OSU proves low seeds can win

OMAHA, Neb. — It's official. Oregon State has proved you don't have to be highly ranked to become the NCAA baseball champion.

The Beavers became the first team seeded as low as No. 3 in the regionals — that is, outside the top 32 — to win the College World Series.

They sealed their second straight title Sunday with a 9-3 victory over North Carolina, sweeping the best-of-three series. They won 11-4 Saturday.

UNC, by the way, was the national No. 3 seed and was second in the Collegiate Baseball national rankings. OSU, which wasn't in the top 25 on any national poll but was elevated to No. 5 on June 11 by Collegiate Baseball.

Today, the Beavers are No. 1 — for the second straight year — and this time they did it even more impressively by going 5-0 and outscoring their opponents by 26 runs in Omaha.

"Nobody stopped us," said closer Eddie Kunz, who pitched only one-third of an inning, needing nine pitches to close out the Game 1 victory over Cal State Fullerton.

"That doesn't matter to me," he added when asked if he was disappointed by not being used in the final four games. "I'm here for the team and it's one of the greatest feelings I've ever had in my life."

"We got on a roll, had a hot streak when we needed it."

Coach Pat Casey said it started in the regional in Virginia when the Beavers rallied to beat the host Cavaliers twice.

"Something happened in our dugout and we got inspired," he said of the regional. "I don't why. This was a different feeling. It was magic. It never went away."

"But all the credit goes to the players and we're proud of them. I really can't explain it. There was never any fear."

"I'm a blessed man. I just felt we were going to win."

Sue Casey, the coach's wife, agreed.

"This is crazy," she said. "This year is unbelievable because nobody thought we could do this."


THE MVP: Jorge Reyes, who allowed only three runs in 121/3 innings while going 2-0, was voted the most outstanding player of the 2007 CWS.

He was almost speechless after accepting the trophy for his individual award, voted by media covering the event.

"I really wasn't expecting it, but I'm glad I won it," he said. "My stomach's swirling 1,000 miles an hour."

He then talked about his three goals in baseball: Winning a CWS championship, getting drafted and winning a World Series as a professional.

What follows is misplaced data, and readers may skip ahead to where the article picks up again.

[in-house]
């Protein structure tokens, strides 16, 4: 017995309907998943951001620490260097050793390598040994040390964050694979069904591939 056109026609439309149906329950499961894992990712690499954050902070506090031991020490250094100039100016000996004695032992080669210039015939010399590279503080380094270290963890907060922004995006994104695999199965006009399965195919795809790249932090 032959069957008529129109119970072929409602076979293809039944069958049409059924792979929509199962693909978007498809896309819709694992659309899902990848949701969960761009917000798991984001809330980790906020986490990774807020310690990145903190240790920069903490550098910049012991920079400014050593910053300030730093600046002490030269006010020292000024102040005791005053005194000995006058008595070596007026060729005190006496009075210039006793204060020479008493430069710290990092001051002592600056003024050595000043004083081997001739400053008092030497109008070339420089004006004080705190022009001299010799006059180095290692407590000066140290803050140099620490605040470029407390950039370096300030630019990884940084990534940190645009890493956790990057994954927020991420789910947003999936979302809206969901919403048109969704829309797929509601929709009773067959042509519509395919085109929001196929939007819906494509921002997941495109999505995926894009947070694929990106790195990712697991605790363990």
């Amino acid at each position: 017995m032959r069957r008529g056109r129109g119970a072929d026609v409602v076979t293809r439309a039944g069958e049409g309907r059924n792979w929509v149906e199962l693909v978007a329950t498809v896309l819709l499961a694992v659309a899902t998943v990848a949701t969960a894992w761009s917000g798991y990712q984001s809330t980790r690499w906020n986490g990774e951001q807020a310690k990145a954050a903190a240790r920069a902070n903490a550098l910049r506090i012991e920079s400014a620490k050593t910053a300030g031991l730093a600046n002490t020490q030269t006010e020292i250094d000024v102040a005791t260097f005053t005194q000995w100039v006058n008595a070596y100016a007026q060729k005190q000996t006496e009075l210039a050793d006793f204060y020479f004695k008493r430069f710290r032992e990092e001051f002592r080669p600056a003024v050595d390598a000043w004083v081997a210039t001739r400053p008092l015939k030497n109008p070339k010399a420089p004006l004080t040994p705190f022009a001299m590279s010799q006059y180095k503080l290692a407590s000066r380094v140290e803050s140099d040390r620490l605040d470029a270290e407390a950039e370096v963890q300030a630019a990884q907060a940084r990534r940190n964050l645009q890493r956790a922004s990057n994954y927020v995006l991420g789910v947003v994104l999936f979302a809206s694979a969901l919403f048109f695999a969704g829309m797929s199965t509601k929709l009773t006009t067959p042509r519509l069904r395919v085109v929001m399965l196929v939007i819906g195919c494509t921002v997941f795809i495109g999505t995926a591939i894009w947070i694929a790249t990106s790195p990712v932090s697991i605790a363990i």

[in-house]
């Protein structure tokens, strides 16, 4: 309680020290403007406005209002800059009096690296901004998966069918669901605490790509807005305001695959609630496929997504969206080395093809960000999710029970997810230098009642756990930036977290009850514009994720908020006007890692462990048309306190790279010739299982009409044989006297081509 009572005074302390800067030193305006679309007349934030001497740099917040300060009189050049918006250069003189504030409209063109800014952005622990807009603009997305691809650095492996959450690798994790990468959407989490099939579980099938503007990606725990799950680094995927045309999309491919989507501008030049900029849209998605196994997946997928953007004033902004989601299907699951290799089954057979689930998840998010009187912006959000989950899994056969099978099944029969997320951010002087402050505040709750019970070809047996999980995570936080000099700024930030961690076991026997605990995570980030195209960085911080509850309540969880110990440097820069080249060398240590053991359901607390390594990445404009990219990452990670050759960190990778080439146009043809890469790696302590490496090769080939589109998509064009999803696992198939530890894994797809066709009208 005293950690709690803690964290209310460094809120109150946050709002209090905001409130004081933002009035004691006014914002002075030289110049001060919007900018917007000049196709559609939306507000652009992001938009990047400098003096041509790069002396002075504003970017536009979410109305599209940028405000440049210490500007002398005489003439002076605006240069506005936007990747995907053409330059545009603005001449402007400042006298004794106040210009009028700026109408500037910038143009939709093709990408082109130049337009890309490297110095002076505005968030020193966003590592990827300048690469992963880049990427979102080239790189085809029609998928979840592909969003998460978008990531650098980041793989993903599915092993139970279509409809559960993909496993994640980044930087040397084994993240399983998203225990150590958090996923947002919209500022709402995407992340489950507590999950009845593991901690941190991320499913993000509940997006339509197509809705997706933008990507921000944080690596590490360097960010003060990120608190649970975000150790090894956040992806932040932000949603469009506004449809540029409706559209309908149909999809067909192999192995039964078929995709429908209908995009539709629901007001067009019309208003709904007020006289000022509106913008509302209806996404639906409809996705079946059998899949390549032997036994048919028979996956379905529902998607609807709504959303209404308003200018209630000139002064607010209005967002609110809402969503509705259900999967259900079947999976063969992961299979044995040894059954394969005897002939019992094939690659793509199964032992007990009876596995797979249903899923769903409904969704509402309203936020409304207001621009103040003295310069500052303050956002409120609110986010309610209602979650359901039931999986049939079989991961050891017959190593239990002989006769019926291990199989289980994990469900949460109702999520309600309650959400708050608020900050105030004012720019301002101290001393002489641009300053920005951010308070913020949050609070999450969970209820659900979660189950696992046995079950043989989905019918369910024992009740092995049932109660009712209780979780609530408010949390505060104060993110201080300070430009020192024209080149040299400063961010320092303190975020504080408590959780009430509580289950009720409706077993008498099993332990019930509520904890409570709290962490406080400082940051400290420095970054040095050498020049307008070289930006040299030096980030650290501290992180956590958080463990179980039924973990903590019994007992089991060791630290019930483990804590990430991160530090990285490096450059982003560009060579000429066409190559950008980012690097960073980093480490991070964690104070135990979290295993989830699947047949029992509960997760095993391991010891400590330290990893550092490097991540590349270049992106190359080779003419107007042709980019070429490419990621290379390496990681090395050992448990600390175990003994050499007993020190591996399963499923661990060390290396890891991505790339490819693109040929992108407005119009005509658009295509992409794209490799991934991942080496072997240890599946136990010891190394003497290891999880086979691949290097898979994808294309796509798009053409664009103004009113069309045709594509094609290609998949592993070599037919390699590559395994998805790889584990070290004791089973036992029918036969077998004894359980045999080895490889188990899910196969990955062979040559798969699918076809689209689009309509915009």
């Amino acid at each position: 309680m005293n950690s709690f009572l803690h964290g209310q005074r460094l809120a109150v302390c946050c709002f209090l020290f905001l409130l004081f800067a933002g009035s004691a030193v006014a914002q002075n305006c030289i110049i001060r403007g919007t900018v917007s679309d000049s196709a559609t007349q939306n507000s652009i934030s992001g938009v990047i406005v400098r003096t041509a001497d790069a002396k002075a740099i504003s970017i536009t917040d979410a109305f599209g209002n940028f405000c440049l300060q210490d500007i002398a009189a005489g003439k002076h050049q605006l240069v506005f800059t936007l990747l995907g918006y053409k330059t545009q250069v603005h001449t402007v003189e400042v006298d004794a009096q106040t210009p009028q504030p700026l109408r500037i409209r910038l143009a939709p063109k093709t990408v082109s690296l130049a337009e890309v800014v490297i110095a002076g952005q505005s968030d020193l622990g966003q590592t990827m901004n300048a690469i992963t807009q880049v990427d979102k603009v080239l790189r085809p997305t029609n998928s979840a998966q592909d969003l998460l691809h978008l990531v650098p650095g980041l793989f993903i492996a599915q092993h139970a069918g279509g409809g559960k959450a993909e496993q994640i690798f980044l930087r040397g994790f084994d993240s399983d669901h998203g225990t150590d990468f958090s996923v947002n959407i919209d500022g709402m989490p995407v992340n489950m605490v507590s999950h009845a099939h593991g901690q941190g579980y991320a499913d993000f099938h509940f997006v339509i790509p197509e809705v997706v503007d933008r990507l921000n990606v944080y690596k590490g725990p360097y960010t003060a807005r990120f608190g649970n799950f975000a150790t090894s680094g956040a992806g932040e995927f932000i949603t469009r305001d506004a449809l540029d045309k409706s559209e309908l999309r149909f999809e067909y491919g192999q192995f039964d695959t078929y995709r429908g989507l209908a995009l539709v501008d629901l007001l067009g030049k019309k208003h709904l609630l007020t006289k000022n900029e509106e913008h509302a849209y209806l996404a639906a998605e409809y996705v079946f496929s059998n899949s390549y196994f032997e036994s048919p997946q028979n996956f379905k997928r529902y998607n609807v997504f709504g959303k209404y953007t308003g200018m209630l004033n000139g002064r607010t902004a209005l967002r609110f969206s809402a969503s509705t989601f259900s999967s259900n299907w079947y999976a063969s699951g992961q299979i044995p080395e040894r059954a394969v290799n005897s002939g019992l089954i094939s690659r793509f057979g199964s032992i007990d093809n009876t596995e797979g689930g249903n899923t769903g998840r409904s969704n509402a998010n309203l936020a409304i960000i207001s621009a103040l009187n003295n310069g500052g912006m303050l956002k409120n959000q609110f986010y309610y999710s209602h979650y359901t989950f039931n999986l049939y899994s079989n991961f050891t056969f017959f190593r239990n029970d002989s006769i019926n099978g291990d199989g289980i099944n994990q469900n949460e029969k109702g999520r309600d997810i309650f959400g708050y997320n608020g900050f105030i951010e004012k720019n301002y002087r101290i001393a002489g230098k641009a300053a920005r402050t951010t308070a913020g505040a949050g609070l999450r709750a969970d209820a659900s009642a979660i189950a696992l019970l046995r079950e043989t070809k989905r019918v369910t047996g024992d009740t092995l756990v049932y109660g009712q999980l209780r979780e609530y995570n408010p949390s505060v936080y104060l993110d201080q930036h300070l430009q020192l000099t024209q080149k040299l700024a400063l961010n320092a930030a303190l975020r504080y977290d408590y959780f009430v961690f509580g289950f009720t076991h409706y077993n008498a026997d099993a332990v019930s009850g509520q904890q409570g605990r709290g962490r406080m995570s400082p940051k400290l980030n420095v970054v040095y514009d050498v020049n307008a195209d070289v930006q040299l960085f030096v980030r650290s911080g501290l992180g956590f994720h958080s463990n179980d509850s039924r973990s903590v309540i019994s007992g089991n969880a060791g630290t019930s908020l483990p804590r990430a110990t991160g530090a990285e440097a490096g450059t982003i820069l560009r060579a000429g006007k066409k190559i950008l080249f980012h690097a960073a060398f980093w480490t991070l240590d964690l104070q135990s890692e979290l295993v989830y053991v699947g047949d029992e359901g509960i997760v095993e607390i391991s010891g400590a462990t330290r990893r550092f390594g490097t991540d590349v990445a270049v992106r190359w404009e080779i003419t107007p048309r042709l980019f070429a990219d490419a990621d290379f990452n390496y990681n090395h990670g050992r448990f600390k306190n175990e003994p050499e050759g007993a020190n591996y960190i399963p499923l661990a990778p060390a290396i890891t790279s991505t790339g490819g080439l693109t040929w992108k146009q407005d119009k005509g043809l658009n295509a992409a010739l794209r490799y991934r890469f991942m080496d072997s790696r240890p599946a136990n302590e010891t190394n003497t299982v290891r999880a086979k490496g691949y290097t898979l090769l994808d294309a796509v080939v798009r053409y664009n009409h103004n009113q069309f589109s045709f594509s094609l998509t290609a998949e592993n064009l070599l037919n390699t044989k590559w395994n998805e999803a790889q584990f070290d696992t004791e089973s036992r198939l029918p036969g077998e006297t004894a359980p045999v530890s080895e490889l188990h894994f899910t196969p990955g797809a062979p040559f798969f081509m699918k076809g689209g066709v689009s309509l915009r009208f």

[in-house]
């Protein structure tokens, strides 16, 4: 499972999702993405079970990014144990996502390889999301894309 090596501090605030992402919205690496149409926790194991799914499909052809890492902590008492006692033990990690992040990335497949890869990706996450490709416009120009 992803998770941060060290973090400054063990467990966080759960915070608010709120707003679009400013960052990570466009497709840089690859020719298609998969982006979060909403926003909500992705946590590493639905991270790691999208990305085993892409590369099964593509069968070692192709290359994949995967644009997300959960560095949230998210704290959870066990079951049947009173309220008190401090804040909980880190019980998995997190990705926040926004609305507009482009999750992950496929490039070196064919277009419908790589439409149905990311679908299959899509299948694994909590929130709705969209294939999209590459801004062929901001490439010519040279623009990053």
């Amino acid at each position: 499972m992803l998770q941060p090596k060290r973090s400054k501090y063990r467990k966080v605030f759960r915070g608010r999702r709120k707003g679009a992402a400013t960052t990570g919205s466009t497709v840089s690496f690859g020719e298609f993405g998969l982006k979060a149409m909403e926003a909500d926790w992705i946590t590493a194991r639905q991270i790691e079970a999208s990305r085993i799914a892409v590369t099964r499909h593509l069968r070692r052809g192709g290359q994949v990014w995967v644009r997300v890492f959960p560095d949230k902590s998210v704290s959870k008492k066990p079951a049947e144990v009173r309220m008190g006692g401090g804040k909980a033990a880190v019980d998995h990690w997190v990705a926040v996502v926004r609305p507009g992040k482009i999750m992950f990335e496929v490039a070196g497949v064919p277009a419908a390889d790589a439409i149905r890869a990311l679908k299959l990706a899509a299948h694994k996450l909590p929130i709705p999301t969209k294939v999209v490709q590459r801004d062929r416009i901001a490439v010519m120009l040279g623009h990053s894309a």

"One down, two to go," he said.


THE HIT LEADER: OSU junior Darwin Barney figures to be gone soon, probably signing with the Chicago Cubs, who picked him in the fourth round.

He's made quite an impact on the OSU program, helping get to the CWS in all three of his seasons.

He capped quite a career Sunday, starting it with a two-run homer in the second inning. That blast made him the team's career hit leader with 237 and he made it 238 with a double. The former record was set by Jacoby Ellsbury with 236 from 2003-05.

Barney also received votes for the outstanding player award, but that wasn't on his mind. He'll soon announce whether he's coming back to OSU, but acknowledges that it might be time to go.

"But I promised the guys if we won this again, I'd think about it," he said. "We're pretty close and I know they'll respect my decision."


THEY CAME FROM MEDFORD: Larry and Karen Nicholson of Medford regretted not coming to Omaha to watch Oregon State win its first College World Series.

They weren't about to miss this one.

"We didn't know we were going to come until Thursday," said Larry Nicholson, an insurance agent and the chairman of the Medford School Board. "We got caught up in the enthusiasm."

"We were sorry we didn't come last year."

The Nicholsons were here only for the championship finals, but that was enough to ensure a memorable moment.

"It's surreal," Larry said. "Oregon State has a great program. Pat Casey has put together a great team."


THEY'RE TIRED: Playing 67 games can be tiring. Catcher Mitch Canham, who made the all-CWS team, said he was emotionally and physically drained.

"We're happy and it's a great feeling. You can't get enough of this," he said. "But I'm taking a vacation."

He was joined on the all-CWS team by teammates Joey Wong (second base), Barney (shortstop), Scott Santschi (outfield), Mike Lissman (DH) and Reyes (pitcher); North Carolina's Dustin Ackley (first base), Tim Fedroff (outfield) and Andrew Carignan (pitcher); UC Irvine's Bryan Peterson (outfield), and Rice's Diego Seastrunk (third base).


GOOD SELECTION: After finishing 10-14 and tying for sixth in the Pac-10, some may have thought the Beavers didn't deserve to be selected for the postseason.

"It's a tribute to the committee for selecting them," said Dennis Poppe, director of baseball and football for the NCAA. "Normally, teams that finish sixth don't get in."

Poppe was impressed that the tournament attracted 300,702 fans for 15 games. That included 25,012 for the final game Sunday.

"I'm always surprised when we have that support," he said, adding that 42 percent of season ticket holders are from outside Omaha. "That just shows you how much the event has grown across the country."

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